The second method we tried was to use stratified sampling over each triangle. This is done by first figuring out how many points a triangle should have based on its area and then pick that many samples using triangle stratified sampling. This, however, gives problems when triangles are small and only contain fraction of points. One method to solve this is to round up to a whole number. This causes too many samples in low polygon area. Another method is to give the triangle an additional point with probability of the fractional count. However, this produces too few samples in large number of small triangles. The problems are illustrated below. The left image shows too few points in small triangle and right shows too many points in small triangles.
The final method we tried and used was a hybrid method. We give each triangle a point with probability proportional to its area like the random sampling method. Once we know how many points a triangle have, we stratify sample that many points with some jitter. Comparison of the results are shown below. Note that the points are more evenly distributed than random, which reduces noise. Some noise is still present but we did not feel the need to remove it completely as that would result in a popsicle that looks too perfect to be real.
Parameterization
Choosing parameters for the material to achieve a desired effect is extremely difficult since the relationship between the diffuse color of an object and it's scattering and absorption coefficients is highly nonlinear. The following graph shows the relationship between diffuse reflectance and the material's albedo which is the relative amount the material scatters. The equation represented in the graph is from Jenson's paper and is given by:
 {diffuse reflection coefficient} = 0.5 alpha' {1 + exp((4A/3) sqrt(3(1  alpha'))} exp( sqrt(3(1  alpha')) )
In the graph below, we kept the refractive index eta constant at 1.31.
Most materials have an albedo close to 1, and as you can see, a small change of the albedo from 0.95 to 1.00 changes the diffuse reflection coefficient from ~0.4 to 1.0. Thus, in order to reliably reproduce colors that we wanted, we reparameterized the subsurface scattering model in the manner described in Jenson's paper. In particular, given the refractive index of the material and a desired diffuse color, we first computed the reduced albedo for each frequency using a simple binary search. Jenson's paper used the secant method to compute the reduced albedo, but due to the extreme slope of the diffuse reflectance function when the albedo is close to 1.0, this leads to slopes that are close to infinity and numerical roundoff errors. Since the function is monotonically increasing the binary search method is more robust and still extremely fast.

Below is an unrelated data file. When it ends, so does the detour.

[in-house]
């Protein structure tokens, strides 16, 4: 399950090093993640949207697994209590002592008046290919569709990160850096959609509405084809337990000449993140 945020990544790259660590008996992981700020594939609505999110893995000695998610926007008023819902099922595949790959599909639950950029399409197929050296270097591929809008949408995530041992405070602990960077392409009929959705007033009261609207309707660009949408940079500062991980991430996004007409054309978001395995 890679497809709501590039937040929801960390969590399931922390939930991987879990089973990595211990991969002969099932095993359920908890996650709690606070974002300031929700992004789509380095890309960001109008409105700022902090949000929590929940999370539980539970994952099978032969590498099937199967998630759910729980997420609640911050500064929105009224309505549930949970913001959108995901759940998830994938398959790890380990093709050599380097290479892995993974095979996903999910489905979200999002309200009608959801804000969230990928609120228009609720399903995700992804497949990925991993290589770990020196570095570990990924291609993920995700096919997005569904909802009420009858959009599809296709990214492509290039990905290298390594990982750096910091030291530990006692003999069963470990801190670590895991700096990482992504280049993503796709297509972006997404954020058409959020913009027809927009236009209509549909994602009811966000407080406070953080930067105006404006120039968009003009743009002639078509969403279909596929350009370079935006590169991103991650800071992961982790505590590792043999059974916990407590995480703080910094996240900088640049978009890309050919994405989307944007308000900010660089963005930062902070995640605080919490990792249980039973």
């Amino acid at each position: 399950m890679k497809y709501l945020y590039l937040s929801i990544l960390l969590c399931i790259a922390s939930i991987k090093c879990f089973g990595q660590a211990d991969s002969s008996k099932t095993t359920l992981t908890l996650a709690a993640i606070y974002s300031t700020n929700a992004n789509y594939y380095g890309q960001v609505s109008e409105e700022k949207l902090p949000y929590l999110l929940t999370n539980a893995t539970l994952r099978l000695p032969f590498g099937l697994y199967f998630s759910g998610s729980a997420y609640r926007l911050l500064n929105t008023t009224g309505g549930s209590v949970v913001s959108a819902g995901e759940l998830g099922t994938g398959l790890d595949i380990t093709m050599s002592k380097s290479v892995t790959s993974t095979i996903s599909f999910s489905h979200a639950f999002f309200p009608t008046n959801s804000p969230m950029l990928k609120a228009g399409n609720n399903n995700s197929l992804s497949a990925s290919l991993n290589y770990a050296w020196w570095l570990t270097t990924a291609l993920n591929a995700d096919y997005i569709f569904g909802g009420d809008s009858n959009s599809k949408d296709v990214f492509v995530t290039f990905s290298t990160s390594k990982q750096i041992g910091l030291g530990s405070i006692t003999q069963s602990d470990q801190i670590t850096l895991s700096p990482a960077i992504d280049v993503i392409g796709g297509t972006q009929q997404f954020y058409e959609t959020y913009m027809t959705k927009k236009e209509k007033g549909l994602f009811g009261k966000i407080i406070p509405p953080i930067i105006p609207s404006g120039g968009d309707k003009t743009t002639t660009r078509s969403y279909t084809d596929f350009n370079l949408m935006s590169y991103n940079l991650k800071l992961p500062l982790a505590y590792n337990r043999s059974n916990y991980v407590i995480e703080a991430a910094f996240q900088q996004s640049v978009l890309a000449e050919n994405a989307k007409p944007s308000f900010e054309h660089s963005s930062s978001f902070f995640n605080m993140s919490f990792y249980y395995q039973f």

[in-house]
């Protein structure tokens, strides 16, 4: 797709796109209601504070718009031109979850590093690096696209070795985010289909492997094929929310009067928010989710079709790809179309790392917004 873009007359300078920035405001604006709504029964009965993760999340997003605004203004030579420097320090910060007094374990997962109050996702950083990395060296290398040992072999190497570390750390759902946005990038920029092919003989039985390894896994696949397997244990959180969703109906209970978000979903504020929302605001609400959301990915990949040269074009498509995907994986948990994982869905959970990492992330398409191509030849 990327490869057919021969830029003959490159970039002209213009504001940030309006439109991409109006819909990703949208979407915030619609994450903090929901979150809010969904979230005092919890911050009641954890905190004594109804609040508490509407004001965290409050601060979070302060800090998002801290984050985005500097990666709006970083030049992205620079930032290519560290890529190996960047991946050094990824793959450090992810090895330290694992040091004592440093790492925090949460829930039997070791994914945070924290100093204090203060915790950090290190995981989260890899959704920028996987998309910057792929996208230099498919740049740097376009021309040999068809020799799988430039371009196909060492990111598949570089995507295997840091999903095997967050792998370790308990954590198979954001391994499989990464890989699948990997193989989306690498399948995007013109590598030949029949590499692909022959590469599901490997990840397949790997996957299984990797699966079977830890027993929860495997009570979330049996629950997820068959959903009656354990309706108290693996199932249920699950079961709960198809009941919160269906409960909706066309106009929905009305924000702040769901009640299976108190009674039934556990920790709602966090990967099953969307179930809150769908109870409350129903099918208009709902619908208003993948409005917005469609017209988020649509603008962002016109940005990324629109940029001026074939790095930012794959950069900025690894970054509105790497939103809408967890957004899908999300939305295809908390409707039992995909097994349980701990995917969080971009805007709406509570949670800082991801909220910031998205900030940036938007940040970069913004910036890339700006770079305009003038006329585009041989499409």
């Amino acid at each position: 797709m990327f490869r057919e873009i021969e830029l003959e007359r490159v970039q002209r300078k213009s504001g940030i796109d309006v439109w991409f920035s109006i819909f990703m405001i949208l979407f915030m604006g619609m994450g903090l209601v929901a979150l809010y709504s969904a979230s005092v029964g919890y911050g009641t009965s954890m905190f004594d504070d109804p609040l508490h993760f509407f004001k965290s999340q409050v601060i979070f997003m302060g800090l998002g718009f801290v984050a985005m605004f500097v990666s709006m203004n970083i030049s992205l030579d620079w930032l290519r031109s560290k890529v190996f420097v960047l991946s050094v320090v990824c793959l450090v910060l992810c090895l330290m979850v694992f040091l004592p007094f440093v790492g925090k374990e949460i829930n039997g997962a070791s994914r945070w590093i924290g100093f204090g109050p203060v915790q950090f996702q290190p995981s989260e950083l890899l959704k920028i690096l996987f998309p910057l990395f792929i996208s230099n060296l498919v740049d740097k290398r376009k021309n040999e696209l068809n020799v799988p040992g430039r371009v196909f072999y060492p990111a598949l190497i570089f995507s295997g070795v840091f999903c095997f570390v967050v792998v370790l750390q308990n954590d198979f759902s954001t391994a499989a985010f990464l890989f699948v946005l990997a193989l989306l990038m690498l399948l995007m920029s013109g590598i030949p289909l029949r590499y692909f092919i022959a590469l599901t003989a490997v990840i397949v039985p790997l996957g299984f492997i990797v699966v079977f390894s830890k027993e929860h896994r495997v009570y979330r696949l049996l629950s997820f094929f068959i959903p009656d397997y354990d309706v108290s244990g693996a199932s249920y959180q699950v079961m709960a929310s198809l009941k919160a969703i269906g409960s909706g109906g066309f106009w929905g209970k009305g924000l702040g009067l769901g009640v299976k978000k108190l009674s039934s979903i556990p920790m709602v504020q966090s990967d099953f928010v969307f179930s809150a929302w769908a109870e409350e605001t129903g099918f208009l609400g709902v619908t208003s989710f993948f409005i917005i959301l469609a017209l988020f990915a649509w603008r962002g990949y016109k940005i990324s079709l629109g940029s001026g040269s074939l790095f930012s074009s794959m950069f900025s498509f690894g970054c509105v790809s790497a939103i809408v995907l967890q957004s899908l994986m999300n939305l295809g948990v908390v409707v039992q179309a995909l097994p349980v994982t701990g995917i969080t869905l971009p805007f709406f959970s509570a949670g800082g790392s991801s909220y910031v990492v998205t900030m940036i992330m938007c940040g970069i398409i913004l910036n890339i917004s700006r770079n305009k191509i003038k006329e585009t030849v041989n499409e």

Now, with the compute albedo and the desired mean free path l_{u}, we compute s_{s}' and s_{a} by
s_{t}' = 1 / l_{u}
s_{s}' = alpha' s_{t}'
s_{a}, = s_{t}'  s_{s}'
Problems and Solutions
The sections above mentioned some of the problems we encountered and how we solved them. They will be summarized here along with other problems we came across.
Generating models that pbrt can import was a problem. Google SketchUp provided the easiest way for us to model, but it can only export to kmz format. We tried importing this into Maya, export as obj file, and then convert obj to pbrt file. This works but takes too many steps and is not very flexible. We ended up generating the models using a script. The script can export in both obj and pbrt format so we can use available obj visualizers to look at our wireframes.
 Generating points to cache for subsurface scattering required a fairly uniform sampling. Random sampling created too many cluster of points while stratified sampling per triangle did not work well for small triangles. We solved this by using a hybrid approach.
 Not all popsicles can be modeled with subsurface scattering. Our reference image, for example, is fairly transparent. We ended up rendering a denser looking popsicle, which is less transparent.
Results and Conclusion
One of our more colorful renderings:

Final rendering:

Work Breakdown
The work was shared pretty evenly. At first we split up the work according to surface appearance and subsurface scattering, where Shiwei worked on surface appearance and Loren worked on subsurface scattering. Later we realized the subsurface scattering had a lot of components to it, which included obtaining the subsurface scattering parameters for the ice material, appropriately sampling the surface of the popsicle geometry for irradiance caching, estimating the resulting radiant exitance using the irradiance samples and the dipole approximation, and combining the diffuse reflection component computed from subsurface scattering with the results from adding the frost. Ideas were discussed together, but Shiwei implemented the sampling method for uniformly sampling a triangle mesh whereas Loren implemented the irradiance computation and computation of the dipole approximation. Loren implemented a simple script to calculate subsurface scattering parameters from the desired diffuse color, but the majority of the work in obtaining and tweaking the parameters for the final image was shared equally.
Source
References
Elias. "Perlin Noise". http://freespace.virgin.net/hugo.elias/models/m_perlin.htm.
Jenson, et al. "A Practical Model for Subsurface Light Transport". http://graphics.ucsd.edu/~henrik/papers/bssrdf/.
Jensen and Buhler. "A Rapid Hierarchical Rendering Technique for Translucent Materials". http://graphics.stanford.edu/papers/fast_bssrdf/
Kim, et al. "A Hybrid Algorithm for Modeling Ice Formation". http://www.cs.unc.edu/~geom/HYB_ICE/hybrid_ice.pdf
Pan and Mok. "Rendering an Ice Cube". https://graphics.stanford.edu/wikis/cs348b06/JoycePan/FinalProject. Fall 2006.
Pharr and Humphreys. Physically Based Rendering. Chapter 11 Pg 553.
Turk. "ReTiling Polygonal Surfaces". http://www.cc.gatech.edu/~turk/retile/retile.html.